Your book is selling quite well. How have you gone about promoting it from abroad?

It’s close to its fourth printing now—it was published in May—so that’s pretty thrilling. My husband and I went to New York for the “book launch”—basically, we just had a very casual party on my daughter’s roof and then focused on meeting with small groups of readers who were passionate about the book’s topic. I was given some excellent advice about a book party: never pay for one (publishers rarely cover it) unless you have 1) plenty of money or 2) a need to see lots of people drinking the champagne you’ve paid for. Also, think of your publisher as a book distributor and nothing more—they get the books in the stores, and your job is to get the word out. Sure, they’ll send out books to media, but these people get TONS of press releases and free books all the time, so you can’t count on getting their attention that way.

The trick is to find ways to contact media people personally and build a relationship with them. I got a half-page feature in USA Today because I had friended the journalist on Facebook a year earlier—I’d read his pieces on education, sent him an appreciative message, and it turned out that he had two daughters and was interested in my topic. If I’d pitched USA Today directly, I certainly would not have had that article published, but I corresponded with Greg for months prior to the launch and sent him an advance copy--he was genuinely interested and we had a nice conversation back and forth. Two days after that article came out, I was invited to do NPR’s fastest-growing talk show—“On Point” with Tom Ashbrook in Boston. Tom had spent time abroad—as had his producers—and they saw and loved the USA Today piece about giving kids a chance to learn more about themselves and the world. That show pushed us up to #100 on Amazon. And it was all because I friended Greg on Facebook a year earlier! Most writers (and others) who live abroad are already adept at making and maintaining connections virtually, and that is a huge advantage when it comes to publishing and promoting a book.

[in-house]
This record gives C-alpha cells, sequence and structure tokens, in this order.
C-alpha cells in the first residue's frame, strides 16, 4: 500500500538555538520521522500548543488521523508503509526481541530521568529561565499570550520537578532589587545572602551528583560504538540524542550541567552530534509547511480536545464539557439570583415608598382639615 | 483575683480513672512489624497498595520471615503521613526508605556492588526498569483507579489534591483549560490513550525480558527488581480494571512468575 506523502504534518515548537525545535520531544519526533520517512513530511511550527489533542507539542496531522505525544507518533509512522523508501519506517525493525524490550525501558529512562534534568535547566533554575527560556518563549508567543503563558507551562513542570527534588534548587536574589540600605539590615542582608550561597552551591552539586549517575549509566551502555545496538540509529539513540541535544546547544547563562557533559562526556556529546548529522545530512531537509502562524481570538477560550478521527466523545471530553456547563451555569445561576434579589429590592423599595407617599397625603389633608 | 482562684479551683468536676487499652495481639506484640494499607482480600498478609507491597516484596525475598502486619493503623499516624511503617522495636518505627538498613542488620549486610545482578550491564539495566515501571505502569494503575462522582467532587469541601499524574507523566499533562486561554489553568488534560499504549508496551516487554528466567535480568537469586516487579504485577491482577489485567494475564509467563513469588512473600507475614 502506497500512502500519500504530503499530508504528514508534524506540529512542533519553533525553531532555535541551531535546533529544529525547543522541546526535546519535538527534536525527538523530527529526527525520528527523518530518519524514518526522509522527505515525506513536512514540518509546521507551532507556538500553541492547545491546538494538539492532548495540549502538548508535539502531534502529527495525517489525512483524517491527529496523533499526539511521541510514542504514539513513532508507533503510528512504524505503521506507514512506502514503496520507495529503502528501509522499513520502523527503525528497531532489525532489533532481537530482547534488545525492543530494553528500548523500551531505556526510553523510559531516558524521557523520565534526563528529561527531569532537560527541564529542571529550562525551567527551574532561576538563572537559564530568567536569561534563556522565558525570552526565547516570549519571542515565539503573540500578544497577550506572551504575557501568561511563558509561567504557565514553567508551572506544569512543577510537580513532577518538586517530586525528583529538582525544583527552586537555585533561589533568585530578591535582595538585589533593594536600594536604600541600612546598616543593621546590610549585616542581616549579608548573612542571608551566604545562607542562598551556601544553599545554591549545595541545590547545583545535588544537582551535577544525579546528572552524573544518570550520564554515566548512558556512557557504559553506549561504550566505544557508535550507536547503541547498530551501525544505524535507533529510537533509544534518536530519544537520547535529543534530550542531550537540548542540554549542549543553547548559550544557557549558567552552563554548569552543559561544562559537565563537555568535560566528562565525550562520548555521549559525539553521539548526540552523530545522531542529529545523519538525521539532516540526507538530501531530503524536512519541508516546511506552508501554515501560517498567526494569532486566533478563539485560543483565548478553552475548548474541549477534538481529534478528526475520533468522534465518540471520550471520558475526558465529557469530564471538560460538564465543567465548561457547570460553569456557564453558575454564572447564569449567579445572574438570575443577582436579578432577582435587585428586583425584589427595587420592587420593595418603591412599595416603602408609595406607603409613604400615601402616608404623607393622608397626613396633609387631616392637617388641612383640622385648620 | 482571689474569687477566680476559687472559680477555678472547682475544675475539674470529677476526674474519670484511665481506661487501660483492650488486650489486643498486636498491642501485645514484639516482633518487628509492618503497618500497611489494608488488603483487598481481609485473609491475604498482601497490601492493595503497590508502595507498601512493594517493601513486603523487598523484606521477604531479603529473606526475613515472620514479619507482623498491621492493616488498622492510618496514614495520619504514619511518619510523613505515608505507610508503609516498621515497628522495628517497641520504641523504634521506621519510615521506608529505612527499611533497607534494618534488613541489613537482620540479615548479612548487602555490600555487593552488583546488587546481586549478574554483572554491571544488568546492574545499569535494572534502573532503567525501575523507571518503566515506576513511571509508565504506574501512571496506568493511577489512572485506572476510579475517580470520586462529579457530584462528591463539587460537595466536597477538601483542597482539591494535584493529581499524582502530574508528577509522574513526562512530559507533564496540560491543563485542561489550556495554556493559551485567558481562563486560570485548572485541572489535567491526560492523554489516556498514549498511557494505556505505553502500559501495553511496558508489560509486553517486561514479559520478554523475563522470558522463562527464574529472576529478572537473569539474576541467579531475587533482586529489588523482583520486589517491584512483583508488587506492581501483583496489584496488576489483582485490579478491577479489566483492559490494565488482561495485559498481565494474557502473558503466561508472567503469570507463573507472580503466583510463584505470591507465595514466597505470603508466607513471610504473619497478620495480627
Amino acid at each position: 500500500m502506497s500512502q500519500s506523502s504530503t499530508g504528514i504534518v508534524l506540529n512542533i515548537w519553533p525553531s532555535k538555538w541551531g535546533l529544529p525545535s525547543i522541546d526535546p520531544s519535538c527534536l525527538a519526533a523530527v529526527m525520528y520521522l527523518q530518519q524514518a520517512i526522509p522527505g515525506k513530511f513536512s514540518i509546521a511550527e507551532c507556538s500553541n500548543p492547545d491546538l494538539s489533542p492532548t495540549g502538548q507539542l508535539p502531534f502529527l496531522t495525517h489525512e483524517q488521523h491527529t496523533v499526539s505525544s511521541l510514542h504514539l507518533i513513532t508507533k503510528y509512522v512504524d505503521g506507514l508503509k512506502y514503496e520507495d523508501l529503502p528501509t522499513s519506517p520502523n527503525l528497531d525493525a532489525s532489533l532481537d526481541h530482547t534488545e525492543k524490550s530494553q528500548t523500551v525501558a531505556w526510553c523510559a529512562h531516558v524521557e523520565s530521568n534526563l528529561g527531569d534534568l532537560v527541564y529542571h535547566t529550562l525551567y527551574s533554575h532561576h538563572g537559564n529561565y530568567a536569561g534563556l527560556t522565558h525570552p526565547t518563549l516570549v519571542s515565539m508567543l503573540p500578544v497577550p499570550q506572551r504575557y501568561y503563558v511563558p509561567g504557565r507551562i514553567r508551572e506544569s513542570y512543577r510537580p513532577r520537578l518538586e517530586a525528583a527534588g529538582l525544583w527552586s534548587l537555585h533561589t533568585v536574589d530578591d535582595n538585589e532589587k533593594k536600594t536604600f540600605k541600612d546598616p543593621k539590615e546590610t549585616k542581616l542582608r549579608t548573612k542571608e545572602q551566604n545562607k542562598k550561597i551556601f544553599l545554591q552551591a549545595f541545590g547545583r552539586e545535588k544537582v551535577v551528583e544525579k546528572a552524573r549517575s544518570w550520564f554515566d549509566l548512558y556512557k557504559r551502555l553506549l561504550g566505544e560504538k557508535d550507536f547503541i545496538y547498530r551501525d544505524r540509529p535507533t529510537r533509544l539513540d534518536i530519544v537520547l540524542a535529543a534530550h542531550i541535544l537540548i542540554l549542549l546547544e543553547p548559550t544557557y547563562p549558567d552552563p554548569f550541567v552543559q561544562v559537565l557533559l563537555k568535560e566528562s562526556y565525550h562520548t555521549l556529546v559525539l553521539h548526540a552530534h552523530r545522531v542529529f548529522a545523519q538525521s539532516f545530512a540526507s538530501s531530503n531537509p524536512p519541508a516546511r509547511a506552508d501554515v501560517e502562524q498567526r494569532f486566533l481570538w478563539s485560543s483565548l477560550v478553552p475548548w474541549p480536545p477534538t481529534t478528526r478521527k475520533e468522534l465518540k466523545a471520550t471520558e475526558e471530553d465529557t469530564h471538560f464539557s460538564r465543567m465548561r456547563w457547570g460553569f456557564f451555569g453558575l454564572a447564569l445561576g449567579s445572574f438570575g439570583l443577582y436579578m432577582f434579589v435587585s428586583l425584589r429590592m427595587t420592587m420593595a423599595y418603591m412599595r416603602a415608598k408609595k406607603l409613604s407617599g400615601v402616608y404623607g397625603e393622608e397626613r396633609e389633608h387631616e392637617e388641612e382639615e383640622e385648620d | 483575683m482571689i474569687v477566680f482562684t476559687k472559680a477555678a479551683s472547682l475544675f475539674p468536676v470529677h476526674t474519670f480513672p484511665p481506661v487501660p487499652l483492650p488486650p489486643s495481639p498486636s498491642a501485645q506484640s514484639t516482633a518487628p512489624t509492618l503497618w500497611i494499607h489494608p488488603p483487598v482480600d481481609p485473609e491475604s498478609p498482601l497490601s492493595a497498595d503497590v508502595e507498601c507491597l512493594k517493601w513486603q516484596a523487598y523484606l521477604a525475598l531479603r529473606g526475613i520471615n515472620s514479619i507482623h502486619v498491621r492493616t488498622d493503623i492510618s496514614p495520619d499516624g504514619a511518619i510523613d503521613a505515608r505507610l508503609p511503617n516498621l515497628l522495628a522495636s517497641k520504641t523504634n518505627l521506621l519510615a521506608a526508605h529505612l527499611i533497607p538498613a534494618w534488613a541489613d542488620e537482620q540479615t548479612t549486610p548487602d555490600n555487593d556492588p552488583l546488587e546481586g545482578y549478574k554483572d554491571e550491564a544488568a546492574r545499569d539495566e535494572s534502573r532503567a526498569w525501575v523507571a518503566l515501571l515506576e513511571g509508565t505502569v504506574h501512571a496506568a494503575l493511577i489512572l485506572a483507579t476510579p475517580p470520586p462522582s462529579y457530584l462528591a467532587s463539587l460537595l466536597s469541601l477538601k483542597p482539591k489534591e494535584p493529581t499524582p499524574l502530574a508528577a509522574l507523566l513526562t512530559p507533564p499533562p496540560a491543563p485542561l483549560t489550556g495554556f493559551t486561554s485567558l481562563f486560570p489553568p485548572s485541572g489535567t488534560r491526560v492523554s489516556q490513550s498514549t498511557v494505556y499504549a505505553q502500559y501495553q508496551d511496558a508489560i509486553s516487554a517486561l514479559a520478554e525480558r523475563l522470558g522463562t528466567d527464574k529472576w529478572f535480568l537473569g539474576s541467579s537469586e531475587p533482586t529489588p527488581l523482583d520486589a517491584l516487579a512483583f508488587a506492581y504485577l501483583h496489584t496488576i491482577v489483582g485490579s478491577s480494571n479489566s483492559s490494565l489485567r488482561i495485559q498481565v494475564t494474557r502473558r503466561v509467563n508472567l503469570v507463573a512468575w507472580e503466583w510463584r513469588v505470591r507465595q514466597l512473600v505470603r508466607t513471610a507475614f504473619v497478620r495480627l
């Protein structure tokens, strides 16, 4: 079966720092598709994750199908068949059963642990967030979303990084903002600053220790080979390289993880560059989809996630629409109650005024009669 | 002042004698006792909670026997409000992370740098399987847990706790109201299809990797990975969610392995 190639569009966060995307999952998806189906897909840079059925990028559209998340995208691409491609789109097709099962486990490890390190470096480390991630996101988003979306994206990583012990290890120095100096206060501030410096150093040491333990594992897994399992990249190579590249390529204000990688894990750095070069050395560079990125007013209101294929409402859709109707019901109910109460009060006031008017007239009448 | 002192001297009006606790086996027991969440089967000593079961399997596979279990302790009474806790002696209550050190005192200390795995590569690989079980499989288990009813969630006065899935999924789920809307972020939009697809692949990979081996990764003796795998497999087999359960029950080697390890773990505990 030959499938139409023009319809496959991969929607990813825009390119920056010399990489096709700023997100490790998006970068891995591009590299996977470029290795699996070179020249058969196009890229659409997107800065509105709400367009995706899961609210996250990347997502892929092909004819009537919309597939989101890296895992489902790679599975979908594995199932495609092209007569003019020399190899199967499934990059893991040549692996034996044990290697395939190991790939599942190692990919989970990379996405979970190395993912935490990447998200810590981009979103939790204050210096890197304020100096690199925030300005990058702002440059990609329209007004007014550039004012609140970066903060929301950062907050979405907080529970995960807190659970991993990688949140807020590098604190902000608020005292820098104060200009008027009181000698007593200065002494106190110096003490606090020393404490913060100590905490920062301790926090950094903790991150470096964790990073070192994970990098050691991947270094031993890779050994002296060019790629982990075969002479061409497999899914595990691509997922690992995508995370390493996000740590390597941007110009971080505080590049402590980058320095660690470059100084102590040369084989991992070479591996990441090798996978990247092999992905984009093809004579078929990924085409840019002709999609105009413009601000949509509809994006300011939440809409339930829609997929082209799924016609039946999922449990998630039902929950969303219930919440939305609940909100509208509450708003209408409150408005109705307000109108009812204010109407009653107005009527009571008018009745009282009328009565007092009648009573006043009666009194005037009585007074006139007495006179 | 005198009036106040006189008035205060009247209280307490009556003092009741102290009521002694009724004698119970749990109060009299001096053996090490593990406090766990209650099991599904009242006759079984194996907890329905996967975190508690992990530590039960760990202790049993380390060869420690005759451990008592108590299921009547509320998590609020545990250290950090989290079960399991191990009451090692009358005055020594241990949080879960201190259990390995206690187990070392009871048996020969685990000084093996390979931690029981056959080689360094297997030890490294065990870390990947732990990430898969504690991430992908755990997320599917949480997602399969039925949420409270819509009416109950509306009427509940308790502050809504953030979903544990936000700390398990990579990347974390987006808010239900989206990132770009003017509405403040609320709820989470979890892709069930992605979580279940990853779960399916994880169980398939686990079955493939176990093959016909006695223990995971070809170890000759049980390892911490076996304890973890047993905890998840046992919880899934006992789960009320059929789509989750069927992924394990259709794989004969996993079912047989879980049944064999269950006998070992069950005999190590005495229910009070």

Do you think there is a thirst for books on international living in the United States right now? Why?

Oh, absolutely. I mean, EscapeFromAmerica.com has nearly 400,000 subscribers! There’s tremendous interest in living abroad and people are very curious about those who are doing it successfully. Some of it is pure escapism—they may never move abroad but they love the idea of it and want to read stories about those who do it. But more and more people are reaching that tipping point when it all seems possible and they run out of reasons to avoid going.

You mention that all of us have a bit of bold in us wanting to come out. What would you say to someone like me, who at one point was scared to give up her “secure” job in the U.S. for an international adventure abroad? (Thank God I got over that).

Find your tribe—even if it’s online. It’s so valuable to find voices of hope and encouragement outside your change-resistant circle and to connect with those who are also excited about having an adventure abroad. A single conversation or event can motivate you to take a chance, and if you already have your cheerleaders standing by, making a big jump is a lot easier! But please don’t forget that it’s entirely possible to make that decision without the support of others--and to be very, very glad you did. You don’t have to know the specifics about how it’s all going to work out—you just have to believe that it will.

Can you talk a little about your upcoming projects? You’ve just completed your second book about a group of expats from around the world who create new lives for themselves in Buenos Aires and you’re writing a third book.

I finished my second book a few months ago—a quirky fable about a group of expat solopreneurs starting little businesses in Buenos Aires. I had a blast writing it—I basically put all my expat friends in a blender (figuratively!) and created characters with interesting stories and business ventures. I wanted to give readers a realistic idea about the range of people who go abroad and the creative ideas they come up with for making a living. Some projects are successful, some are not—but that’s true for entrepreneurs everywhere! My agent is shopping this book now, and I’m working on another one that’s similar but based in Uruguay. I’d love to write more books with the same theme and main character but based in other places.

Because of the success of The New Global Student, my husband and I have been working by phone and email with American parents who want to avoid the angst and expense of the traditional college-prep process. But we’ve also become sort of the go-to guides for families considering an extended sabbatical or move abroad. There are a lot of “lifestyle designers” out there these days, and most are single and childless. We’re a little older (late forties) and wiser--we’ve lived abroad in several places at different stages of life and with kids of all ages--and we’ve had to figure out how to do the school thing as well as make enough money to support a family and pay for college! We love helping parents who are thinking about giving their kids—and themselves!—an exciting and challenging experience in a new place.

Maya Frost is an American writer, mindfulness trainer, parent educator and creative lifestyle designer living in Buenos Aires, Argentina. Through her company, Real-World Mindfulness Training, she has taught thousands of people how to pay attention to what matters most. Her first book, The New Global Student: Skip the SAT, Save Thousands on Tuition, and Get a Truly International Education, has been featured in The New York Times and many other publications—The Boston Globe called it “funny, innovative and meaningful—a how-to guide with heart.” To learn more about Maya and her work, visit MayaFrost.com